new word You can use any of the words suggested below or choose from the list on their web site listed in the resource section below. list
on the board and ask if anyone can define that word and use it in a sentence.
(a teenager who is knows a lot about the internet) Meatspace
(a physical reality as opposed to a virtual reality) Mondegreen
(a mishearing or a misinterpretation of a phrase in a song or poem that gives it a new meaning) for ex: “Scuse me while I kiss this guy” instead of “Scuse me while I kiss the sky.” Cardioprotective (serving to protect the heart) Physiatry (physical medicine and rehabilitation)
3. Teach the students that new words are created all of the time. Language is a living thing, words come into being and go out of fashion all of the time. Some ways in which new words come into the language are:
New technology and industry
New cultural experiences
Attaching new meanings to old words
Borrowed or adapted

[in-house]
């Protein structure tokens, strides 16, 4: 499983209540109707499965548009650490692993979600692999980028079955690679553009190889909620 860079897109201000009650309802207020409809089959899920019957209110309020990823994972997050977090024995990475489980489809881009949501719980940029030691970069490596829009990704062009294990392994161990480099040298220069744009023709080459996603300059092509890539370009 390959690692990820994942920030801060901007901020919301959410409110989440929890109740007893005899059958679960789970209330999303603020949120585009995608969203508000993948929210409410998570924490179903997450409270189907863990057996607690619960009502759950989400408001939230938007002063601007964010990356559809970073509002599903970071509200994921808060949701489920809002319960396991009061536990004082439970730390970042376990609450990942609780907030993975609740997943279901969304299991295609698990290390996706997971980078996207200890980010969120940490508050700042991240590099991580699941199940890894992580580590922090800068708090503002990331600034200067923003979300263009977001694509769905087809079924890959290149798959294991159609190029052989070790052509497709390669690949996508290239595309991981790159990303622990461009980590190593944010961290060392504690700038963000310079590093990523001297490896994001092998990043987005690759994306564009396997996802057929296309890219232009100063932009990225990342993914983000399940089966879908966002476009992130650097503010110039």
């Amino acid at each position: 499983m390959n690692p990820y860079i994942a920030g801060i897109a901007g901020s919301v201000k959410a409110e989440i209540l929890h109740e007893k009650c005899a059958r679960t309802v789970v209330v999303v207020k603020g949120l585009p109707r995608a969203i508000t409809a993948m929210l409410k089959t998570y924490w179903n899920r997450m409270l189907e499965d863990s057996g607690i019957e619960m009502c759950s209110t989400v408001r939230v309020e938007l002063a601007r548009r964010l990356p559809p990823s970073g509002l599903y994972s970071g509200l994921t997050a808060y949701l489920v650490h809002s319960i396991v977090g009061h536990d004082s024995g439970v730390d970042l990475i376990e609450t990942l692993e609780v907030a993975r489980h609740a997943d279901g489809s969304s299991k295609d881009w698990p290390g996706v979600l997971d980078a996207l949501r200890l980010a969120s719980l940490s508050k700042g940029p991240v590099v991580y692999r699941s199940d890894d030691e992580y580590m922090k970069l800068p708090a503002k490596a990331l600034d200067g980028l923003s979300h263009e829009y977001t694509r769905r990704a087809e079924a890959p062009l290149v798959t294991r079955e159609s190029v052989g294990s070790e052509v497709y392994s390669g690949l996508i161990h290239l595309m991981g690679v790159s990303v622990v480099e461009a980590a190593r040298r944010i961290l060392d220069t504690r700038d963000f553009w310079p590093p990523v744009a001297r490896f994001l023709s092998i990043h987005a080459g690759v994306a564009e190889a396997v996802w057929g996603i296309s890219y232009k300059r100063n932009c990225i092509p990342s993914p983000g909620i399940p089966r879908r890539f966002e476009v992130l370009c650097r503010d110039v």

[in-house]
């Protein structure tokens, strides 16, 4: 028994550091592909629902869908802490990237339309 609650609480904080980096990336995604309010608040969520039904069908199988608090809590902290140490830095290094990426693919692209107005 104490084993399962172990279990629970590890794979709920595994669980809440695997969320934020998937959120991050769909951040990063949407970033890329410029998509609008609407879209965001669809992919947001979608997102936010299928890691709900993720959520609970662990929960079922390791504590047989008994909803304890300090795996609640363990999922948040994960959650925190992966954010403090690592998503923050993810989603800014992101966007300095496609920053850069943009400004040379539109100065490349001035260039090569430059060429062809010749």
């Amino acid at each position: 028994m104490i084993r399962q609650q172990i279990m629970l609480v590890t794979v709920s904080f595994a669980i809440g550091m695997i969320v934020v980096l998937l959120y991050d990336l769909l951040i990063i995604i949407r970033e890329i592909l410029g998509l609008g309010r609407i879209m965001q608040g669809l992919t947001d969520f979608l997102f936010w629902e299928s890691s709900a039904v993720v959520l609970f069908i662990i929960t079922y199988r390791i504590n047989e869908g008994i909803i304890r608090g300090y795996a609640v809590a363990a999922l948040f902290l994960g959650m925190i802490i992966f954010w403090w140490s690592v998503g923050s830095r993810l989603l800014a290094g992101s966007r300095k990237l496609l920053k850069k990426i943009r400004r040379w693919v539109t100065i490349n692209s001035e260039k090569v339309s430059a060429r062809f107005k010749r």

Optional: You may want to provide dictionaries from different decades, if available, for students to search for words whose meanings have changed, were born, or went out of use.
4. Explain to students that many of the ordinary words and phrases we use today were invented by William Shakespeare. Shakespeare is credited with introducing some 2000 words to the English language through his poetry and plays, more than any other person in its history. Words like:
5. Briefly review concepts covered so far, checking for student understanding.
Words are created and go out of use continually
Meanings of words can change over time
Words are used to communicate with others
New words can come from a variety of sources such as industry, culture, other languages and creative thinkers
William Shakespeare has contributed some 2000 words to the English language
6. Recite the following words and ask the class if they can finish the sentence:
“To Be or_________